Review Summary: Lana Del Rey's lesser known work adds depth to the sultry artist's sound while preserving what makes her so appealing.
The superiority complex that accompanies being familiar with an artist’s unreleased work is almost as – if not more – exciting than the actual songs. After all, anybody can cite Bad Romance as their favorite Lady Gaga track, but who do you know of that can express their enjoyment of Blueberry Kisses" What’s that, you ask" You've already failed the test. Fans who get off on the saying “You’re not a real fan if…” find particular joy in flaunting their knowledge of tracks that require a little work to find. Snobbish" Absolutely. Unfair" Probably. Am I guilty of doing just that" You bet. And considering the buzz that’s surrounded Lana Del Rey since her infamous SNL outing, she’s particularly easy prey for listeners who love to play musical king-of-the-hill.
For those who are genuinely interested in the music, though, there’s plenty to embrace with this album. Lana Del Rey (or Ray at the time, as shown on the album cover) is talented as ever, and her songwriting skills are as mature as you’d expect. It’s easy to see the beginnings of the themes that would go on to permeate Born To Die
: there’s plenty of sultry talk of courting men, loving men, leaving men, playing with men, wanting men, and Coney Island. None of this sounds like filler: each track has its own personality, and like a Fiona Apple work, the songs bloom and reveal more of themselves with each additional listen.
However, those looking for an album’s worth of Born To Die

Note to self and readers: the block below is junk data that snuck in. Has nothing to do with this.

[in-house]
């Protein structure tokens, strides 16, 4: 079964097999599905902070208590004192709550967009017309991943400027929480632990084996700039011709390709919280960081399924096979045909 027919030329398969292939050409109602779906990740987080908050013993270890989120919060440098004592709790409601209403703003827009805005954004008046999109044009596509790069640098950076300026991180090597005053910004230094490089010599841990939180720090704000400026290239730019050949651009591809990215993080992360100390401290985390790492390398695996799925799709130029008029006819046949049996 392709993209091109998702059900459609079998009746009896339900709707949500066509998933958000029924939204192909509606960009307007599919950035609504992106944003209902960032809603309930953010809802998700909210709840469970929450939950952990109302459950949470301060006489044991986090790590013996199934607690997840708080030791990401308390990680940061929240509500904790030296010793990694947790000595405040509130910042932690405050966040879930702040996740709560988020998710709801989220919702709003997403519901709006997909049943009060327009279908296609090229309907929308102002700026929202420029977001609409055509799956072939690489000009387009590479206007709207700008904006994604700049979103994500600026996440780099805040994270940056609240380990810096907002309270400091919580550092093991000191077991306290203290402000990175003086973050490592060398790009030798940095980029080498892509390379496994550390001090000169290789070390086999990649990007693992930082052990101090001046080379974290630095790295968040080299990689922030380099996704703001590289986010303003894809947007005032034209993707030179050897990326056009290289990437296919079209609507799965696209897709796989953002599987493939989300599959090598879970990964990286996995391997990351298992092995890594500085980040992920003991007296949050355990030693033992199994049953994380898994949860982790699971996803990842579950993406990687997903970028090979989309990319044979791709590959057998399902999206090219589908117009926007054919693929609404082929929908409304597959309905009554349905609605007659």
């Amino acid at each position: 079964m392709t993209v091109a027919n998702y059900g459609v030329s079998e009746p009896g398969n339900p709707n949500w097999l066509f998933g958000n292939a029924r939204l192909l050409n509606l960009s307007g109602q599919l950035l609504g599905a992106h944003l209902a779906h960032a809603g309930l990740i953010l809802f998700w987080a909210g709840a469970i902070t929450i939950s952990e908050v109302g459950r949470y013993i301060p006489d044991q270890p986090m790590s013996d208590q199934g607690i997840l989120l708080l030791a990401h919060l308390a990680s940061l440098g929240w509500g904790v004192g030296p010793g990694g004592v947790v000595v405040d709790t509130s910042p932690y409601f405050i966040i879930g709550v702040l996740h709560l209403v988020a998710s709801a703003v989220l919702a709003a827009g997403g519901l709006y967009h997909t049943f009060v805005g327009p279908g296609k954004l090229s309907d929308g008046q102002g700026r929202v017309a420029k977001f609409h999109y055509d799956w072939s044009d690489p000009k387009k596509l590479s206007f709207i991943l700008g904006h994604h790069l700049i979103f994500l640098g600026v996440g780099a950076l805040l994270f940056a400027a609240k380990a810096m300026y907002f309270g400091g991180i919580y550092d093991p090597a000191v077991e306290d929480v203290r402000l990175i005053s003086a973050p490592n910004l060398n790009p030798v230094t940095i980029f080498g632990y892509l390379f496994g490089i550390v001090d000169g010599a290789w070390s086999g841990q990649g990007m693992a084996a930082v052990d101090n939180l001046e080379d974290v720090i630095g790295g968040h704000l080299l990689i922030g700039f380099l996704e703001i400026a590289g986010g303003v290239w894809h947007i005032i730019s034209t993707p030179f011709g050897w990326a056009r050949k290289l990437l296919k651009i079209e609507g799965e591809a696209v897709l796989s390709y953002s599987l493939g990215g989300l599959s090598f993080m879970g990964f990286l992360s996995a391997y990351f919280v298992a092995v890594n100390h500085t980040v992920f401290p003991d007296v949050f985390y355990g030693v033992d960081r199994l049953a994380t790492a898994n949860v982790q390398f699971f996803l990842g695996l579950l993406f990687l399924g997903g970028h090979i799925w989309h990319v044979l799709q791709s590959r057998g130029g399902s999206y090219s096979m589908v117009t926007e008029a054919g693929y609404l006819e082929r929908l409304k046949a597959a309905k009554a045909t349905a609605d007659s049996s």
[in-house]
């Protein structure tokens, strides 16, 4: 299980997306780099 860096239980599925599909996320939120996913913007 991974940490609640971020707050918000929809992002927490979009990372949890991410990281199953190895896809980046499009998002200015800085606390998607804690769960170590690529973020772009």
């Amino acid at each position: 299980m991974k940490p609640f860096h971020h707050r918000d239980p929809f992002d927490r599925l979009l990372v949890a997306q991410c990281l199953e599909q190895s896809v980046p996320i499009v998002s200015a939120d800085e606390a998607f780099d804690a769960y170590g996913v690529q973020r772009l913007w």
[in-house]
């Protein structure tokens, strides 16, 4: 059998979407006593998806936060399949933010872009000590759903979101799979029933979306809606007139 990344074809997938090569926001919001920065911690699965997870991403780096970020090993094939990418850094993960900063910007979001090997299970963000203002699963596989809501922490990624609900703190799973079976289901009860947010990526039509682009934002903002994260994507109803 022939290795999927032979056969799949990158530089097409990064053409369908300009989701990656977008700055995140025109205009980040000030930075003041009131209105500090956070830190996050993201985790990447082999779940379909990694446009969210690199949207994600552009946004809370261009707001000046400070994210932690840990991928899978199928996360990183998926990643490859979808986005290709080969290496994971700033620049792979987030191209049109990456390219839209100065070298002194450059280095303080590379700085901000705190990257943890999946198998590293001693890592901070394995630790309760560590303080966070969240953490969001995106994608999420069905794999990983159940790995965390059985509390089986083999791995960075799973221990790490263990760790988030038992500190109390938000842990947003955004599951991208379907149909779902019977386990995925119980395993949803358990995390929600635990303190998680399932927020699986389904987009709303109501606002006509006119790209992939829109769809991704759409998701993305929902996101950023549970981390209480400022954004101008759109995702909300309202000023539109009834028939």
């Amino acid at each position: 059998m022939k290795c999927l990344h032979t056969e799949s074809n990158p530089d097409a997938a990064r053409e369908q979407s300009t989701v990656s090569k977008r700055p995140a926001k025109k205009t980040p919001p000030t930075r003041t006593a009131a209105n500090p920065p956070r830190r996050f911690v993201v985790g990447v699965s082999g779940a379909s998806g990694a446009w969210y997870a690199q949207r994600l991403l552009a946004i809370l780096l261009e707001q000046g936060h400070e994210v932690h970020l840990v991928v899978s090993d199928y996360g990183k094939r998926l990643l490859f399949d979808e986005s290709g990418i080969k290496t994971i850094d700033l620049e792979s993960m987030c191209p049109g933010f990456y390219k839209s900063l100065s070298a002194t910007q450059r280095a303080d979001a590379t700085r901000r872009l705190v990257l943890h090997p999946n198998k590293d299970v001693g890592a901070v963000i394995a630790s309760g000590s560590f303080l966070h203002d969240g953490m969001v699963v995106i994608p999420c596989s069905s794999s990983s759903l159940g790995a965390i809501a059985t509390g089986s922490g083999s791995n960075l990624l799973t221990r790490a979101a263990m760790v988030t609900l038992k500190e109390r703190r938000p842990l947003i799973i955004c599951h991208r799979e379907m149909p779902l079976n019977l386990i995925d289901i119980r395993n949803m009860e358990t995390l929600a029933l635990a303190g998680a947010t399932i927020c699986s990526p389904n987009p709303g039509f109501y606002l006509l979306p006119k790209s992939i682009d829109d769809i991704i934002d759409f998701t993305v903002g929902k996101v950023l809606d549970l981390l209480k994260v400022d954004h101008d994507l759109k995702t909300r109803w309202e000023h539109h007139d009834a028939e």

bonus tracks are going to leave bewildered and disappointed. The songs here may follow the general motifs of Lana Del Rey’s studio work, but the sound and mood of Lana Del Ray a.k.a. Lizzy Grant
is more chilled out and laid back than the sweeping opulence we've been exposed to. This is more of a soundtrack for trailer parks and lonely nighttime walks, and less of an exercise in excess for Baz Luhrmann. Grand orchestration is almost completely absent, giving way instead to acoustic guitars, pianos, and the occasional synths. It’s disarming, to say the least, given the stylistic consistency of her more official work.
But if you can appreciate Lana Del Ray a.k.a. Lizzy Grant
on its own terms, it’s hard not to enjoy the discordant exuberance of tracks like “Mermaid Motel,” or the relaxed sensuality of “Oh Say Can You See,” or the dreamlike glow of “Yayo” (the version here being far superior to its breathy Paradise
counterpart). What we have here is a stripped down, creative record that presents to us a Lana Del Rey who, while less embellished, is no less magnificent.
Side note: There’s been quite a bit of speculation over how and why this album wasn’t released properly. If you want the full backstory behind the album, MTV has a fantastic interview with David Nichtern, the man who originally signed Lana, at http://www.mtvhive.com/2012/01/30/lana-del-rey-first-album-5-points-records-interview/